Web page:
I can't tell you how many Q/As I've seen of the form:
Q: When I do this, I get this result. Why? A: Don't do this, do that.
or the related comment:
C: What problem are you trying to solve?
I can understand someone saying "I don't know, but ...", but implicitly blowing off the question seems rude/odd and often misses an opportunity to educate. And yet the behavior seems fairly widely accepted.
Can anyone shed light on this phenomenon? Is this a function of how folks view SO (e.g. as place solely for "solving real problems" vs. more generally a place for "getting questions answered")? Are there more general cultural factors that explain this?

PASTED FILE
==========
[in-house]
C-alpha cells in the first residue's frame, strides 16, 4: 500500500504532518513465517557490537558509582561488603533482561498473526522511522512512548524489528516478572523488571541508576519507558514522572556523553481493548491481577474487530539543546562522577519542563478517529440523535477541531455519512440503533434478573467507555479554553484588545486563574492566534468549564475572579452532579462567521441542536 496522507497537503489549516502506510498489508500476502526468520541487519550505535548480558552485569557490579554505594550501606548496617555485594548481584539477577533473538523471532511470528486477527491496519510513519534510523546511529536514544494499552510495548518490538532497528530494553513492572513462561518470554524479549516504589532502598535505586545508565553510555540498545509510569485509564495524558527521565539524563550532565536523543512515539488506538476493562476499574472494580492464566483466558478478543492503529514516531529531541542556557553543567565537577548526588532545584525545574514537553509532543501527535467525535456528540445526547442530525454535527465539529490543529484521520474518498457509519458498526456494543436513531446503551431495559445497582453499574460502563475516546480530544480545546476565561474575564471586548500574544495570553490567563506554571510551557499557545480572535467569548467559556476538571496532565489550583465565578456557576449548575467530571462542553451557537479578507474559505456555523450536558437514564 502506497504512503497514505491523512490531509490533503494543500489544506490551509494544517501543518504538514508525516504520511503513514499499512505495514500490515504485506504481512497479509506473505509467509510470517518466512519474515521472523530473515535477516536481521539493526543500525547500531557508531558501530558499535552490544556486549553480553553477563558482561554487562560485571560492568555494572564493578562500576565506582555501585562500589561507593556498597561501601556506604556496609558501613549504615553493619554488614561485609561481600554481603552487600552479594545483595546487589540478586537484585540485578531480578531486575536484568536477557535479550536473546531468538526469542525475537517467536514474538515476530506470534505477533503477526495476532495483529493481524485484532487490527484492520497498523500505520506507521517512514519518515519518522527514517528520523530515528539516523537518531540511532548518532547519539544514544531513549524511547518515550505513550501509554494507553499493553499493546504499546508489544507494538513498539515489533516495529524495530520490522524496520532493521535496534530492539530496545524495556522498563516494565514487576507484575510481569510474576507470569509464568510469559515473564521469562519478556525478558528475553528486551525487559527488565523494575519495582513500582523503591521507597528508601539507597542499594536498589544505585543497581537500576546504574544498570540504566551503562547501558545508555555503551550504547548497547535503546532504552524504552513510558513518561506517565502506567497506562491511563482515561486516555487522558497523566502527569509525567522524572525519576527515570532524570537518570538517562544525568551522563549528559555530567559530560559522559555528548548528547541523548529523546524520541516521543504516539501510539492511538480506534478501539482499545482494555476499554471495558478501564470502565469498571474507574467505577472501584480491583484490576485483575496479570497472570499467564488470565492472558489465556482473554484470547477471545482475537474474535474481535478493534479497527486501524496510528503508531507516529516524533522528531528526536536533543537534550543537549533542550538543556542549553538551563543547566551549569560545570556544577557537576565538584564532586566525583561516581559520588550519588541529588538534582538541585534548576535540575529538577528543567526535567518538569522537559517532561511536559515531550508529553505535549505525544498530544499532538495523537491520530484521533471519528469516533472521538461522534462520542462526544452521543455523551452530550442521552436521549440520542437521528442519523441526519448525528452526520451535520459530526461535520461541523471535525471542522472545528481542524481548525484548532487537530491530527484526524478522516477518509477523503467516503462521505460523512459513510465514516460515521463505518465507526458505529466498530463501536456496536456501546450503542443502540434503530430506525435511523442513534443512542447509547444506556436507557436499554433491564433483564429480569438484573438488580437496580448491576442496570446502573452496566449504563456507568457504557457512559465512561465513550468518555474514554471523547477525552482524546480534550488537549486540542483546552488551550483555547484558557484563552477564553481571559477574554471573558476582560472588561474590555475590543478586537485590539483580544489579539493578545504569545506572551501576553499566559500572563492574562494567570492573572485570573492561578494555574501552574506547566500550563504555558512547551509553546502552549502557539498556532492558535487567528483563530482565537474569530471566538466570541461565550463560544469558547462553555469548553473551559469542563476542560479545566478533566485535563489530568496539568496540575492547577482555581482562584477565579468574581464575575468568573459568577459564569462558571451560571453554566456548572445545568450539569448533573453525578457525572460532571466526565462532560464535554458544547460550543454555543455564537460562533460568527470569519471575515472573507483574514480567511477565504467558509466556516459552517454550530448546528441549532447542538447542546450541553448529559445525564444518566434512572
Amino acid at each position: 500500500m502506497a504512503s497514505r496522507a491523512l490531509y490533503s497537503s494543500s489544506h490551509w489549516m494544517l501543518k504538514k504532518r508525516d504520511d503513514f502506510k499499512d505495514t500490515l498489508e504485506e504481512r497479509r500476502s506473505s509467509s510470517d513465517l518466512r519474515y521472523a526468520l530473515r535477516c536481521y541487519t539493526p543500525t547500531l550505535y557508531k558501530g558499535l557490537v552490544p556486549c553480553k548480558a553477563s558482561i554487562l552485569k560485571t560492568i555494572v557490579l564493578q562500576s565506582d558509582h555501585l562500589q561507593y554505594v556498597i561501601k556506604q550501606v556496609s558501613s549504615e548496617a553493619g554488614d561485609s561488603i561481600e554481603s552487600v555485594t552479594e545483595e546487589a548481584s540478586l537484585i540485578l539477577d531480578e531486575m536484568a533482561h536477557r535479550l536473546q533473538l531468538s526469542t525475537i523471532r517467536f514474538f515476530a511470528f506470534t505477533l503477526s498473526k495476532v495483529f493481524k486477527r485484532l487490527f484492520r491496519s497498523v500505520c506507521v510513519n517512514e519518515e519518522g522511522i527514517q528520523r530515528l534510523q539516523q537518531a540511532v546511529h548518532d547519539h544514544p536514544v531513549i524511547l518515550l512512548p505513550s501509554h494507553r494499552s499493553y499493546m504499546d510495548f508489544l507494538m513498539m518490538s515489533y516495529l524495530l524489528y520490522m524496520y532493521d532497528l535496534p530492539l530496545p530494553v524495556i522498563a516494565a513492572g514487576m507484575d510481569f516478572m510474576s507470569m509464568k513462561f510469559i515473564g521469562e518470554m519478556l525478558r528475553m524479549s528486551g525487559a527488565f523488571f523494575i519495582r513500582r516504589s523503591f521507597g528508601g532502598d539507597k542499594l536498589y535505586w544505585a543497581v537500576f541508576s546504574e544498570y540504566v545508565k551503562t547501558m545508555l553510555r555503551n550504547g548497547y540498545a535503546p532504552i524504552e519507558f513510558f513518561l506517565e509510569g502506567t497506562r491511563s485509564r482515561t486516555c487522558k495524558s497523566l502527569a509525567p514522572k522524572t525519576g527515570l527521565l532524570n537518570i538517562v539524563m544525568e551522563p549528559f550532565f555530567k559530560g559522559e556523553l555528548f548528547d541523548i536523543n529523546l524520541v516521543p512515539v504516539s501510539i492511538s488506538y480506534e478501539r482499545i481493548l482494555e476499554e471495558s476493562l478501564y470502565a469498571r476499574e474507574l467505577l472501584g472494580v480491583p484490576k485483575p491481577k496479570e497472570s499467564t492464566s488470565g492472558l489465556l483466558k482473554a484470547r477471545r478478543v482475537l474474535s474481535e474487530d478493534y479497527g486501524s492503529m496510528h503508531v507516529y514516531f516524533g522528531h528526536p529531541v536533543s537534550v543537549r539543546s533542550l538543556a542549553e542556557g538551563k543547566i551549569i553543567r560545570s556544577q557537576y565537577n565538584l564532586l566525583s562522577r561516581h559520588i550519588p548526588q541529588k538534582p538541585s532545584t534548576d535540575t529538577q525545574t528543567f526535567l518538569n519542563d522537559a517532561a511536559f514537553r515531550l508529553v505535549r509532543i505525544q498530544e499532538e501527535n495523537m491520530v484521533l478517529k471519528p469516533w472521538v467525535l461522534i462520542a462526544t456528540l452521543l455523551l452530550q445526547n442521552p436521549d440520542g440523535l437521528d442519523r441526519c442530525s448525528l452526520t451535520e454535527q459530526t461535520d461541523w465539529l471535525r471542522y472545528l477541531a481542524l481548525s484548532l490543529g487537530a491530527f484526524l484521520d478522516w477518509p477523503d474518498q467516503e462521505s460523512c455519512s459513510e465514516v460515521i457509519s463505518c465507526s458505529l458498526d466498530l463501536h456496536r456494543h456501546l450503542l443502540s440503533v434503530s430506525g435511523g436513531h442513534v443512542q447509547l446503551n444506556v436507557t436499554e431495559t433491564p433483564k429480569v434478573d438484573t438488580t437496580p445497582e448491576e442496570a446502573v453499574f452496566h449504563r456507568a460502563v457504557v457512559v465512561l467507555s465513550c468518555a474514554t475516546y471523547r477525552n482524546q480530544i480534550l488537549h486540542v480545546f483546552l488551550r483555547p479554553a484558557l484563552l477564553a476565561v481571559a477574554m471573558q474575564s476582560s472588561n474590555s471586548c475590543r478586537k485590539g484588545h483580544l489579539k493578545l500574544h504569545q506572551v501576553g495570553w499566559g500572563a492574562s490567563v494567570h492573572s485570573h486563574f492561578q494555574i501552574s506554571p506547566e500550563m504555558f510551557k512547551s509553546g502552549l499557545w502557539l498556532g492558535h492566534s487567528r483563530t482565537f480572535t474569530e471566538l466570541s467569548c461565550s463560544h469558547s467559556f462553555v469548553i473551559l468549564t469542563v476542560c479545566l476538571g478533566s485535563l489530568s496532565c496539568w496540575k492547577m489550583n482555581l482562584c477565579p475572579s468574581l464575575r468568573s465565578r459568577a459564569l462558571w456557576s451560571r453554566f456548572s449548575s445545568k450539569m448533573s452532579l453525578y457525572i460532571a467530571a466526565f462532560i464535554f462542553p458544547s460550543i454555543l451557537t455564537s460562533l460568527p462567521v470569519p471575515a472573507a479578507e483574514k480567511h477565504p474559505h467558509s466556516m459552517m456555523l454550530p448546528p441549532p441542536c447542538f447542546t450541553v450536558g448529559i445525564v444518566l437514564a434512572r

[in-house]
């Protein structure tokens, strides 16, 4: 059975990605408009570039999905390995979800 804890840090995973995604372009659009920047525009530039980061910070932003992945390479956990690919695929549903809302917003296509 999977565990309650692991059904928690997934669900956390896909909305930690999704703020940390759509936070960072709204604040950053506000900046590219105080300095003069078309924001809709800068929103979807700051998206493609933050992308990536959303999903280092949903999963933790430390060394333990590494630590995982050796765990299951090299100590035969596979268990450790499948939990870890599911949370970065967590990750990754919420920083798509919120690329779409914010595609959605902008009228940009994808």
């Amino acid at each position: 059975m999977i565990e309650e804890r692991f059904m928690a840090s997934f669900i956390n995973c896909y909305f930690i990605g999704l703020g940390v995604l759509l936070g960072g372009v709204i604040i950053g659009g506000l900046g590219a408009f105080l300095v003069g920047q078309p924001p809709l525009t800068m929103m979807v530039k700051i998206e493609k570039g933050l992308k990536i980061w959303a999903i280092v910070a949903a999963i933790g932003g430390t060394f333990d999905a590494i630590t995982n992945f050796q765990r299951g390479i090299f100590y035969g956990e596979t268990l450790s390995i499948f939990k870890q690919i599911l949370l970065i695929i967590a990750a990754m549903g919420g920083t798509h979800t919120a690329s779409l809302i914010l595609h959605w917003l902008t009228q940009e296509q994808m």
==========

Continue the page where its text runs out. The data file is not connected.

Ironically, this question has been marked as duplicate of What can I do about posters that derail the question with a discussion about best practices? and How can I word a question so I can get a straight forward answer?, so I will attempt to explain why I see this question as being different:
Both of those questions are asking "how to achieve something" and the answers talk to that. I am not asking how to obtain a direct answer. The assumption that this is the objective of my question seems very similar to the assumptions being made by people bypassing questions. I am trying to understand why people respond as they do. It is true that the answers to the other questions touch on responder motivations, and that is certainly relevant, but my question here seems substantially different.
Q: When I do [something convolutedly terrible], I get this [bad] result. Why?
A: Don't do [that terrible thing]. Instead use this [best practice], which was designed to avoid this terrible situation in the first place.